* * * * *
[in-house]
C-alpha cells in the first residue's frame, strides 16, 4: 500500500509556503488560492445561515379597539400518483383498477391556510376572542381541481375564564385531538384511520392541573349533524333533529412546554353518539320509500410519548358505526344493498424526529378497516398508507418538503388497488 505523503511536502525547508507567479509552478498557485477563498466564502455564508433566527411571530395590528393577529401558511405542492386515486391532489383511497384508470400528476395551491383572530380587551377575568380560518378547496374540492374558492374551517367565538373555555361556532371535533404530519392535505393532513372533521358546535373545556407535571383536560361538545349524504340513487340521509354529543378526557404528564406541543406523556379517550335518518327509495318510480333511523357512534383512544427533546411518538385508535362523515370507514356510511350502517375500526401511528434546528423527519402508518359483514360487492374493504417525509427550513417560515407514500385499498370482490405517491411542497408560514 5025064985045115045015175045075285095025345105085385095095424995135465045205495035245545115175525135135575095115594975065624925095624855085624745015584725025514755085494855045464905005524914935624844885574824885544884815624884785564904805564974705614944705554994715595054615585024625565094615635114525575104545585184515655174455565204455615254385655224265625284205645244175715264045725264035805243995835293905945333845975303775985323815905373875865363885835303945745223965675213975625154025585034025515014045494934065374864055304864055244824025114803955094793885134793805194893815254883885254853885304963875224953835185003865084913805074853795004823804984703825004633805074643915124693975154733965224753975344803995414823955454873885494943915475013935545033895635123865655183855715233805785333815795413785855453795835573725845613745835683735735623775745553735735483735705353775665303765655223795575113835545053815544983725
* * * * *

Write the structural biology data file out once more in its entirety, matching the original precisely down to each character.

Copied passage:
[in-house]
C-alpha cells in the first residue's frame, strides 16, 4: 500500500509556503488560492445561515379597539400518483383498477391556510376572542381541481375564564385531538384511520392541573349533524333533529412546554353518539320509500410519548358505526344493498424526529378497516398508507418538503388497488 505523503511536502525547508507567479509552478498557485477563498466564502455564508433566527411571530395590528393577529401558511405542492386515486391532489383511497384508470400528476395551491383572530380587551377575568380560518378547496374540492374558492374551517367565538373555555361556532371535533404530519392535505393532513372533521358546535373545556407535571383536560361538545349524504340513487340521509354529543378526557404528564406541543406523556379517550335518518327509495318510480333511523357512534383512544427533546411518538385508535362523515370507514356510511350502517375500526401511528434546528423527519402508518359483514360487492374493504417525509427550513417560515407514500385499498370482490405517491411542497408560514 5025064985045115045015175045075285095025345105085385095095424995135465045205495035245545115175525135135575095115594975065624925095624855085624745015584725025514755085494855045464905005524914935624844885574824885544884815624884785564904805564974705614944705554994715595054615585024625565094615635114525575104545585184515655174455565204455615254385655224265625284205645244175715264045725264035805243995835293905945333845975303775985323815905373875865363885835303945745223965675213975625154025585034025515014045494934065374864055304864055244824025114803955094793885134793805194893815254883885254853885304963875224953835185003865084913805074853795004823804984703825004633805074643915124693975154733965224753975344803995414823955454873885494943915475013935545033895635123865655183855715233805785333815795413785855453795835573725845613745835683735735623775745553735735483735705353775665303765655223795575113835545053815544983725